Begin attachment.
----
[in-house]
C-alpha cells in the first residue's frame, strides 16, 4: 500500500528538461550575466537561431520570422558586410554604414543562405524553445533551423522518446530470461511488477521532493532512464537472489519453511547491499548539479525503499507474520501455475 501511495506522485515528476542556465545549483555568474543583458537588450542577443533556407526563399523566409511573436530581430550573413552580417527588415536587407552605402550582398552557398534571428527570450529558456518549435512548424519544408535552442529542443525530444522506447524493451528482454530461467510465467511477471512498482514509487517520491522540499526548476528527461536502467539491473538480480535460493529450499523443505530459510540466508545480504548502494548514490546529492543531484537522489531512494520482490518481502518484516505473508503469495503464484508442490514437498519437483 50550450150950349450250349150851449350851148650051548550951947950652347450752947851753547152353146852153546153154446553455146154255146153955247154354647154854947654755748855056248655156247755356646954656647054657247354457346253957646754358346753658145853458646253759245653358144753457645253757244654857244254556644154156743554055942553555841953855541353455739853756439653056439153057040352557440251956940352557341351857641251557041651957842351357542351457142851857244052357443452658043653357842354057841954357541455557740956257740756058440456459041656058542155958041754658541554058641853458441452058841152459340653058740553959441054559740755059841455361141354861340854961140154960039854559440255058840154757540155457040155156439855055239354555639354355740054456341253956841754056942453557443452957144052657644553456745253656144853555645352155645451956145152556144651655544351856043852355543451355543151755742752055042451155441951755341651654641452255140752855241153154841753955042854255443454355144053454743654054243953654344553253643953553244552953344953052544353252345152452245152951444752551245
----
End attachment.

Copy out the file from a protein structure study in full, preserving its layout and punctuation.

[in-house]
C-alpha cells in the first residue's frame, strides 16, 4: 500500500528538461550575466537561431520570422558586410554604414543562405524553445533551423522518446530470461511488477521532493532512464537472489519453511547491499548539479525503499507474520501455475 501511495506522485515528476542556465545549483555568474543583458537588450542577443533556407526563399523566409511573436530581430550573413552580417527588415536587407552605402550582398552557398534571428527570450529558456518549435512548424519544408535552442529542443525530444522506447524493451528482454530461467510465467511477471512498482514509487517520491522540499526548476528527461536502467539491473538480480535460493529450499523443505530459510540466508545480504548502494548514490546529492543531484537522489531512494520482490518481502518484516505473508503469495503464484508442490514437498519437483 50550450150950349450250349150851449350851148650051548550951947950652347450752947851753547152353146852153546153154446553455146154255146153955247154354647154854947654755748855056248655156247755356646954656647054657247354457346253957646754358346753658145853458646253759245653358144753457645253757244654857244254556644154156743554055942553555841953855541353455739853756439653056439153057040352557440251956940352557341351857641251557041651957842351357542351457142851857244052357443452658043653357842354057841954357541455557740956257740756058440456459041656058542155958041754658541554058641853458441452058841152459340653058740553959441054559740755059841455361141354861340854961140154960039854559440255058840154757540155457040155156439855055239354555639354355740054456341253956841754056942453557443452957144052657644553456745253656144853555645352155645451956145152556144651655544351856043852355543451355543151755742752055042451155441951755341651654641452255140752855241153154841753955042854255443454355144053454743654054243953654344553253643953553244552953344953052544353252345152452245152951444752551245